Today is the birthday of English author G.K. Chesterton, inventor of English detective Father Brown. The Father Brown stories were the favourite light reading (along with Agatha Christie's Miss Marple) of Father Alexander Men, the reforming Russian Orthdox priest who I was privileged to meet and who was murdered - probably by agents of the state church - on Sept 10 1990, five months after he had baptised my elder daughter Abi. Father Alexander was on his way to take morning service at his church in the village of Novaya Derevnya ('New Village') northeast of Moscow not far from the seat of the Russian Orthodox Patriarchate at Sergiev Posad - the equivalent of our Canterbury, when (deducing from the evidence) he was stopped and asked a question which caused him to open his briefcase and put on his spectacles. He was mortally injured by a skilled blow to the back of the head, probably with a sappers' spade, a sharp instrument used by the (then) Soviet, now Russian, Special Forces. The story of his life and samples of his work are to be found in Christianity for the Twentyfirst Century: the life and work of Alexander Men co-edited by myself and Ann Shukman (now of nearby Elshieshields, Lochmaben)and published in the UK by SCM Press in 1996. The book is for sale in Creativity , Well St, Moffat or direct from me. I also co-wrote with Russian theatre director Mark Rozovsky a play about the affair based on T. S. Eliot's Murder in the Cathedral called A Russian Rehearsal which was put on at the equivalent of Moscow's West End at the Theatre At the Nikitsky Gates and which continues to tour as part of that theatre's repertory. Sadly, T.S. Eliot's widow Valerie forbids its performance outside Russia because she does not allow the use of any of her late husband's texts in other work. Anyway, back to GKC, who was born Gilbert Keith Chesterton in London (1874). He was a large man, well over six feet, and rotund. He disagreed sharply with many people, most notably H.G. Wells and George Bernard Shaw, but he was so agreeable and full of good humor that he kept them as close friends. He was also remarkably prolific, writing fast and scarcely editing what he wrote. He considered himself primarily a journalist, and he wrote 4,000 newspaper essays; he also wrote some 80 books -- books of fiction, criticism, literary biography, and theology -- as well as several hundred poems, about 200 short stories, and several plays. His best-known character is Father Brown, a detective-slash-priest, who features in several short stories. He dabbled in the occult as a young man, and he and his brother tried out the Ouija board, but eventually he returned to the Church of England, and converted to Catholicism later in life; his thoughts on religion influenced much of his writing. His book The Everlasting Man (1925) contributed to C.S. Lewis's conversion from atheism to Christianity.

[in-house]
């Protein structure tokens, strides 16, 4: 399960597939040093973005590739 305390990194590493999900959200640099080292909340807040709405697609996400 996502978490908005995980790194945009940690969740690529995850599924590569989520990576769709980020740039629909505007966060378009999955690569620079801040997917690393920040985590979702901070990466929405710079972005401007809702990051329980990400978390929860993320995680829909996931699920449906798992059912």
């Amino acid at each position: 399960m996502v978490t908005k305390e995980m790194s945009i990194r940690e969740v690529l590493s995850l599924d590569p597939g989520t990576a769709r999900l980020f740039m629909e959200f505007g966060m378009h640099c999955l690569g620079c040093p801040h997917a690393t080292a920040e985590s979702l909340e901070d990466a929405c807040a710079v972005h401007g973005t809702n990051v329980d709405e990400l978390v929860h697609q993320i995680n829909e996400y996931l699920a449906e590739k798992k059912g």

George Bernard Shaw was his good friend and verbal sparring partner. They rarely agreed on anything, but disagreed amicably. Chesterton wrote of Shaw, a modernist, in Heretics (1905): "If man, as we know him, is incapable of the philosophy of progress, Mr. Shaw asks, not for a new kind of philosophy, but for a new kind of man. It is rather as if a nurse had tried a rather bitter food for some years on a baby, and on discovering that it was not suitable, should not throw away the food and ask for a new food, but throw the baby out of window, and ask for a new baby."
He made his points with wit and paradox, and in such a large body of work, there is no shortage of quotable material:
"The sane man knows that he has a touch of the beast, a touch of the devil, a touch of the saint, a touch of the citizen. Nay, the really sane man knows that he has a touch of the madman. But the materialist's world is quite simple and solid, just as the madman is quite sure he is sane." (Orthodoxy, 1908)
"Fairy tales do not give a child his first idea of bogey. What fairy tales give the child is his first clear idea of the possible defeat of bogey. The baby has known the dragon intimately ever since he had an imagination. What the fairy tale provides for him is a St. George to kill the dragon." (Tremendous Trifles, 1909)
"Thieves respect property. They merely wish the property to become their property, that they may more perfectly respect it." (The Man Who Was Thursday, 1908)
For the great Gaels of Ireland
Are the men that God made mad,
For all their wars are merry,
And all their songs are sad."
(The Ballad of the White Horse, 1911)
(information about G.K.Chesterton courtesy of The Writer's Almanac)